Elaborations on 11 Great Thoughts:
#2 - Just Label It
This is the second of eleven in a series elaborating on my "11 Great Thoughts". First posted as a comment on The Complete Patient, they were most recently summarized in a slimmed-down version for the Fund in June.
Thought #2 states there should be some kind of consistent identification of raw milk and raw milk products coupled with standard warning language, whether basic such as current restaurant-style warnings, or more elaborate such as current California warnings.
In this, I agree with many commentators that raw milk containers should have a clear description of their content. As much as I believe that individuals should have the freedom to choose raw milk, there should be equal freedom for those who wish not to, so as to allow them to avoid drinking raw milk if that is their wish (or fear).
Further, your guests should be advised what milk you serve (the raw milk enthusiast must resist the temptation to have an uninformed "taste test," hoping for the exclamation "how wonderful this milk tastes - where did you get it anyway?"). Similarly, a parent's consent should be obtained before you feed her child raw milk, even if the child is a guest in your home and raw milk is what your kids drink all the time.
Labeling is one of the simplest and cheapest forms of legal defense. Every restaurant I've entered in the last ten or more years has the standard menu warning about the consumption of raw or undercooked foods increasing the risk for food borne illness, and expressing special concern for those who are young, old, sick or otherwise immune-compromised.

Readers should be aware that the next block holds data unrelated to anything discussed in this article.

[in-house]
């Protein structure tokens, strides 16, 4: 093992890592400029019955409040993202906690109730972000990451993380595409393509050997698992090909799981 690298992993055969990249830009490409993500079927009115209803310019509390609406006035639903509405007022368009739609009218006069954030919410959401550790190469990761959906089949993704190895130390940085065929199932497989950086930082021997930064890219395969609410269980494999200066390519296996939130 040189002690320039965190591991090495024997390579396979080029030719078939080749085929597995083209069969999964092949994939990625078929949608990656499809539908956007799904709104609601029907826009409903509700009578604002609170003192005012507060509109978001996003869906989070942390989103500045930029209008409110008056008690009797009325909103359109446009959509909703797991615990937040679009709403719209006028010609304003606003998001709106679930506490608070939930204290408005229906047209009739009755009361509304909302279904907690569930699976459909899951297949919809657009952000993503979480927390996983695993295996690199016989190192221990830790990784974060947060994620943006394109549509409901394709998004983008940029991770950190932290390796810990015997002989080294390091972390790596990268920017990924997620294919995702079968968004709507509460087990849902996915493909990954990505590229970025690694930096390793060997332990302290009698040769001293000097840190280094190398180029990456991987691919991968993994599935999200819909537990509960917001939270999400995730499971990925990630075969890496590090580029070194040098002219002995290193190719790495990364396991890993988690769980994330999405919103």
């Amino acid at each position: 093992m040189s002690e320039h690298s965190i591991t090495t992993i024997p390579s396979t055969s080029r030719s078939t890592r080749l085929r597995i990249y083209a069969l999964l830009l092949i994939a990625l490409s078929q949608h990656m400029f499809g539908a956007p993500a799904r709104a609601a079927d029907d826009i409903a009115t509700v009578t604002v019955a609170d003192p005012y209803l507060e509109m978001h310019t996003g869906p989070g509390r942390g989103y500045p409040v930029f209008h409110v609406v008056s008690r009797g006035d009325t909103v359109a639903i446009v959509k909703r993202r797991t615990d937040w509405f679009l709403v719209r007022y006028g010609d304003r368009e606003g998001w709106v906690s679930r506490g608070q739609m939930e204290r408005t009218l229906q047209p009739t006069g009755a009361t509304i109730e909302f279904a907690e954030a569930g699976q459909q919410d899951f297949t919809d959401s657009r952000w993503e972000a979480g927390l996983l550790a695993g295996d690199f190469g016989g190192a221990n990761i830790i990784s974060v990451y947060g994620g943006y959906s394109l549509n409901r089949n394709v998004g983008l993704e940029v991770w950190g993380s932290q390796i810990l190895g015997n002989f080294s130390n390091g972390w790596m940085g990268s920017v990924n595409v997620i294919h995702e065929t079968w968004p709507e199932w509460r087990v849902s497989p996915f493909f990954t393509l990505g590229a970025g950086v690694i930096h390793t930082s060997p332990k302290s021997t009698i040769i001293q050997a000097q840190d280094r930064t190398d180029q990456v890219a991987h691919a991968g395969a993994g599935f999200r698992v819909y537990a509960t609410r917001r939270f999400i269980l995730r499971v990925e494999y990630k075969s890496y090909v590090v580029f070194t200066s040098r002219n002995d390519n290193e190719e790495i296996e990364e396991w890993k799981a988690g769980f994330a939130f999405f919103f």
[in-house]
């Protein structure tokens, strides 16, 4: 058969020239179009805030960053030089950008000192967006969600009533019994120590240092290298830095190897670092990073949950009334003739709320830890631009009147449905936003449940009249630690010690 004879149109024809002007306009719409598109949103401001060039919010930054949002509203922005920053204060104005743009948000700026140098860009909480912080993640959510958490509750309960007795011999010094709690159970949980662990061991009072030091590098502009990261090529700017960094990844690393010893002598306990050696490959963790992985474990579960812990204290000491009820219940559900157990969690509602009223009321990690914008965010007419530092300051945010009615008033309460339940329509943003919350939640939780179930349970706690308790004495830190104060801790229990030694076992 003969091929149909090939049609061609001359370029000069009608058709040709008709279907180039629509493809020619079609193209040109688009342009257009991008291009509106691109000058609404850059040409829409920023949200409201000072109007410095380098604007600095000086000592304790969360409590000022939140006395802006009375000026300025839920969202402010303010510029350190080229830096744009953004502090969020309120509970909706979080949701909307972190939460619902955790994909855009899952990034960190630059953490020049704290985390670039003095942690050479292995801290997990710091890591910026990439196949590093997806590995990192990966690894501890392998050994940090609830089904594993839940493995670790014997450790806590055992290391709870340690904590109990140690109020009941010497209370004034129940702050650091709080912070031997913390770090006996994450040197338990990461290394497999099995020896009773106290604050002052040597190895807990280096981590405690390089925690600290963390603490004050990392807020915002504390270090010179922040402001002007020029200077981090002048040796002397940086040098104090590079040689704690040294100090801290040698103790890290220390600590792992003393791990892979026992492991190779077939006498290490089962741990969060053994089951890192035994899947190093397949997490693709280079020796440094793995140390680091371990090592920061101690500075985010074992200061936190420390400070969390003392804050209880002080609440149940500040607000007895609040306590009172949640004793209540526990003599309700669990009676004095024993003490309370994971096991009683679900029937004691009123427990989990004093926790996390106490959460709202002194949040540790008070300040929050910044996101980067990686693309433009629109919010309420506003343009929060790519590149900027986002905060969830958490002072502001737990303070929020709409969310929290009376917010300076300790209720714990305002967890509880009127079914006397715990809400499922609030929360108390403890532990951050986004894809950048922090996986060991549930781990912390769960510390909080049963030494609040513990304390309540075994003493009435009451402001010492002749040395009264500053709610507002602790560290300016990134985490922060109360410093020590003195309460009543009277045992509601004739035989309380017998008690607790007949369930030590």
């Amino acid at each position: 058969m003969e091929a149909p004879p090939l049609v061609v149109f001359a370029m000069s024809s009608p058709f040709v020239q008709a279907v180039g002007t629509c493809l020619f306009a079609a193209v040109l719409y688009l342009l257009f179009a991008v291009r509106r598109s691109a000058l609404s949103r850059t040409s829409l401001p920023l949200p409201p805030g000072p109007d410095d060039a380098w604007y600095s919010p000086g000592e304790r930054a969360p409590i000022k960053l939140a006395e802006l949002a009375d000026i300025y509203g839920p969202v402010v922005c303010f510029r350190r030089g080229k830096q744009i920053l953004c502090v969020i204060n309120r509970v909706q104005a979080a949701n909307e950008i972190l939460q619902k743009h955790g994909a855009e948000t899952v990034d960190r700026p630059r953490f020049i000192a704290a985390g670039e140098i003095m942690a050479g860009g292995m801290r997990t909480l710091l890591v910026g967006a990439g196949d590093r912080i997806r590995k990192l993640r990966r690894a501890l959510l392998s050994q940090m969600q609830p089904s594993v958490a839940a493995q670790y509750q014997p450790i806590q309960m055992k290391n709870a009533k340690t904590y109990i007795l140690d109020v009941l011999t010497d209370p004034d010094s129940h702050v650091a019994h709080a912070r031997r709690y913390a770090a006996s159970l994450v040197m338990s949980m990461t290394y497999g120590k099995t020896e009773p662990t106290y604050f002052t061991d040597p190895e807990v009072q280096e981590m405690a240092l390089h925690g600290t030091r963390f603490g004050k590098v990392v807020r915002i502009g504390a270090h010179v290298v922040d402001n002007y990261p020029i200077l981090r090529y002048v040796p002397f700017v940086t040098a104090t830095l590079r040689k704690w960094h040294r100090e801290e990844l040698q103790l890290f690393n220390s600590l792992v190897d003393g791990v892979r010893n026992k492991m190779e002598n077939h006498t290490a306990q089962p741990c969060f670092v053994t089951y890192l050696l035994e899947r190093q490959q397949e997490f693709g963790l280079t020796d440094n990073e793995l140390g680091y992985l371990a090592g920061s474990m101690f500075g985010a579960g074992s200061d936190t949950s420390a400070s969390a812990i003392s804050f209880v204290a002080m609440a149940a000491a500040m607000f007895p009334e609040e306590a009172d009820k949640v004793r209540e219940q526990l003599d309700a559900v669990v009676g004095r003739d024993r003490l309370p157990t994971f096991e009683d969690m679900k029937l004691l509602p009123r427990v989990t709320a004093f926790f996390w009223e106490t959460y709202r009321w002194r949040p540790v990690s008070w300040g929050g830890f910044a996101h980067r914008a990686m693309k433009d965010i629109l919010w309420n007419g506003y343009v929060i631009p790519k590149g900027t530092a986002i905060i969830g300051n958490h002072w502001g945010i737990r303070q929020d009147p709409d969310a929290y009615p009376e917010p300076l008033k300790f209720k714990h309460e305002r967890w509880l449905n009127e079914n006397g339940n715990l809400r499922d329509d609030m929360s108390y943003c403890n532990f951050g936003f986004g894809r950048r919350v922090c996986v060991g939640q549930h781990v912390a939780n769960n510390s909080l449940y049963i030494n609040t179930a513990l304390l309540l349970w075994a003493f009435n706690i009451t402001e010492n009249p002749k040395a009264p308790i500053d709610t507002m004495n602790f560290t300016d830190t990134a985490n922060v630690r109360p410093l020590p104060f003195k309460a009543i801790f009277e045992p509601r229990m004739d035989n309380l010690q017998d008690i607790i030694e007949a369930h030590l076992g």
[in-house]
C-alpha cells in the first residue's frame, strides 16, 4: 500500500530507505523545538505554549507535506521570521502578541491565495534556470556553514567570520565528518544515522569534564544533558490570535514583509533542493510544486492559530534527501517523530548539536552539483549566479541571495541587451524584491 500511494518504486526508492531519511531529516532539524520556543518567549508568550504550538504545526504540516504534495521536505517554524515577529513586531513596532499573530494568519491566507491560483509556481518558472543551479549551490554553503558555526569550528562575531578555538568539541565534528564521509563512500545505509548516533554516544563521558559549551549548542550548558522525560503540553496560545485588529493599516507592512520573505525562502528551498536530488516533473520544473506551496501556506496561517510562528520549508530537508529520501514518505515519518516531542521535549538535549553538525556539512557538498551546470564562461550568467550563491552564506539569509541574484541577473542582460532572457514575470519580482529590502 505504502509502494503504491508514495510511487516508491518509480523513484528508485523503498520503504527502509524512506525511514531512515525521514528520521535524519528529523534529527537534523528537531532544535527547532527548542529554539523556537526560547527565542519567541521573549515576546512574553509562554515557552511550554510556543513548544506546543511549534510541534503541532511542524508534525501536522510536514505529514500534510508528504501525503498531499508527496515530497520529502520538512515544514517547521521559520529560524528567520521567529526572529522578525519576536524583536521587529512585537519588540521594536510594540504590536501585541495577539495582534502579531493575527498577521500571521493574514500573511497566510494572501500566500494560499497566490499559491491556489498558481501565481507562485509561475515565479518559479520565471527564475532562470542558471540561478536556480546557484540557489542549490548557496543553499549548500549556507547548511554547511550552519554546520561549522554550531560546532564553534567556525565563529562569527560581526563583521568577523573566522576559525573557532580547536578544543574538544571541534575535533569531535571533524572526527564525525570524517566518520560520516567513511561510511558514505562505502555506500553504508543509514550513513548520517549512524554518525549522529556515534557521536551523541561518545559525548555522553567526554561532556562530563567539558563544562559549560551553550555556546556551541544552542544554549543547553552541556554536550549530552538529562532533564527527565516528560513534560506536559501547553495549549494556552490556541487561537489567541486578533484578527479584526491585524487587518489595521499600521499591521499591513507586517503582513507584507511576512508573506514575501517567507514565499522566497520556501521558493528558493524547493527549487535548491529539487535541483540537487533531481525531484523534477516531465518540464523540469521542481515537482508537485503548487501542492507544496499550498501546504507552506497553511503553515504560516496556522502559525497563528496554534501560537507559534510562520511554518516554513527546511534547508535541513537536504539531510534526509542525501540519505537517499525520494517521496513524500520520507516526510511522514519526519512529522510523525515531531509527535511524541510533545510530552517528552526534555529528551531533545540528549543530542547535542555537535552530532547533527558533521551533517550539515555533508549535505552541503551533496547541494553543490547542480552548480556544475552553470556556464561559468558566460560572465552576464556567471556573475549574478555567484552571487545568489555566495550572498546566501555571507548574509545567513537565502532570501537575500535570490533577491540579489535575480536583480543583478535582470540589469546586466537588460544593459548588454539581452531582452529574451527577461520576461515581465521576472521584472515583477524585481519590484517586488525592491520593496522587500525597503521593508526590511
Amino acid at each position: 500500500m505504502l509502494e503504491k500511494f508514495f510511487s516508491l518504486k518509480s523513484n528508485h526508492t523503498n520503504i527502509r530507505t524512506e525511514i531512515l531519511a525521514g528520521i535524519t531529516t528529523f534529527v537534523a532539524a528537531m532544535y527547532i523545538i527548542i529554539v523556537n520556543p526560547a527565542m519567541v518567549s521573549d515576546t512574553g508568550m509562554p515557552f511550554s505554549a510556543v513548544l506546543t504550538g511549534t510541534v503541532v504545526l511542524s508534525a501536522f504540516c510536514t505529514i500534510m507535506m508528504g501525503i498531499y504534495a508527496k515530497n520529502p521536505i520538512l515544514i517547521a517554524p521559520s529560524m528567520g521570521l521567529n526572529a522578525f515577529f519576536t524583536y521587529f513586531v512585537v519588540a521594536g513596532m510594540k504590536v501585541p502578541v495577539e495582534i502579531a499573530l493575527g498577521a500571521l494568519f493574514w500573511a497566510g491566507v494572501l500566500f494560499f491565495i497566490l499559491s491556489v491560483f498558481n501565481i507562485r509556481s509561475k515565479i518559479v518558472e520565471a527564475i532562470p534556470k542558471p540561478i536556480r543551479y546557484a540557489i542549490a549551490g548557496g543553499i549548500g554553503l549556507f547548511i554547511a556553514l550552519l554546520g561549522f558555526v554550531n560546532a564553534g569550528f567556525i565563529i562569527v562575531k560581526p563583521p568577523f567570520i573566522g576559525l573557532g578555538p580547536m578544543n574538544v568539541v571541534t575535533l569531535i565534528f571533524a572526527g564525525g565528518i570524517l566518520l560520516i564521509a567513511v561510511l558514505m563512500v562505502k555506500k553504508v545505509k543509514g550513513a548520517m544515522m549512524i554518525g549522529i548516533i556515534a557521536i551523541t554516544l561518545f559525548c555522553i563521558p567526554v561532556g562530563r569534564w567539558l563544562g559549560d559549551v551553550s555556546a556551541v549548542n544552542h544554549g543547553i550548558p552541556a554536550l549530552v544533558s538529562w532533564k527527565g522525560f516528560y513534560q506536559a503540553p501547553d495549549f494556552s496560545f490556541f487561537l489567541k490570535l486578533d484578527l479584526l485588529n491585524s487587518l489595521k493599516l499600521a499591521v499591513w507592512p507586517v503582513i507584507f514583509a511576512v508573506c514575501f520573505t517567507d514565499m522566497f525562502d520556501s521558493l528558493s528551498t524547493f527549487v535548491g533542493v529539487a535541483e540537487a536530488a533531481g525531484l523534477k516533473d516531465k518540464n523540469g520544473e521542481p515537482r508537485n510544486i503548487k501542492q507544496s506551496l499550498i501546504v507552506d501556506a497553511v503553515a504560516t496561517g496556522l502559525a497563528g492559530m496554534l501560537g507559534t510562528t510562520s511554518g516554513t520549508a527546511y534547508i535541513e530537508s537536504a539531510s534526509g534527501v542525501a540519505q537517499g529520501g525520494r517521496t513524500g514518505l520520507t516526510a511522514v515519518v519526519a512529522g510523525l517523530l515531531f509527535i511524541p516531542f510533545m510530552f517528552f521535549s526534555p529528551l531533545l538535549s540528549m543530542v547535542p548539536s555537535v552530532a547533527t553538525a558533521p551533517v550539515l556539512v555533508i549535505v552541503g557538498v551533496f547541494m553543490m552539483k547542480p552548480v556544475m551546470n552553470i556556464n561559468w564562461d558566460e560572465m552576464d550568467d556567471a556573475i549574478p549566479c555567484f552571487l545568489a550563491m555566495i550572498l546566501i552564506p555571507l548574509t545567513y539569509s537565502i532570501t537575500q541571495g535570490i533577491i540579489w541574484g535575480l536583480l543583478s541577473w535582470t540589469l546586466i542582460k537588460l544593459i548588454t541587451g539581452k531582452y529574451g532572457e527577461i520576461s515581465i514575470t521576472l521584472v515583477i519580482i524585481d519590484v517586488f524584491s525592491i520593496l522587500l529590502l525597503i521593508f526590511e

Ideally, such warnings would be qualified by limiting the warning to raw milk that has been contaminated; however, since it is impossible for most consumers to evaluate whether raw milk (or sushi, or steak tartare, or raw eggs) has been contaminated, I think it's best not to attempt the qualification.
Even if your view as a consumer is that such warnings are more appropriate for the chronic effects of processed industrial foods--or that raw milk can actually help some of those immune-compromised, or that it's unfair where raw milk is "singled out"--still the warnings can be legally beneficial to the farmer in the rare case in which milk has suffered a contamination and makes someone sick.
In fairness, if we look back to the basic labeling of raw milk as described above, if a guest in your home is considering whether to try it, they should be advised what the risks are, even if the risk is as remote as being struck by lightning. Nothing, including warnings, is guaranteed in this life; but think back to your first drink of raw milk--it was likely (as was mine) carefully considered and researched. Everyone should have the choice of becoming informed how their health and enjoyment of this natural food can be achieved, in balance with the risks as they may be perceived. Only with informed choice will we all be able to move forward in the pursuit of healthy foods such as raw milk.
Last revised 9/22/2010
This article is intended for educational and informational purposes only and is not intended to be nor should it be construed as either a legal opinion or as legal advice. The opinions expressed in this article are those of the author and do not necessarily represent the views or the position of the Farm-to-Consumer Legal Defense Fund.
Steve Bemis is a retired corporate attorney and farms hay in Michigan; shown here with his favorite John Deere diesel, Steve bales round and square hay for local farmers.
For the last several years, Steve has worked with the Farm-to-Consumer Legal Defense Fund advocating for greater access to local foods, especially raw milk. He is a founding Board Member of the Fund and also serves on the Farm-to-Consumer Foundation Board.
Steve regularly posts comments on David Gumpert's blog, The Complete Patient.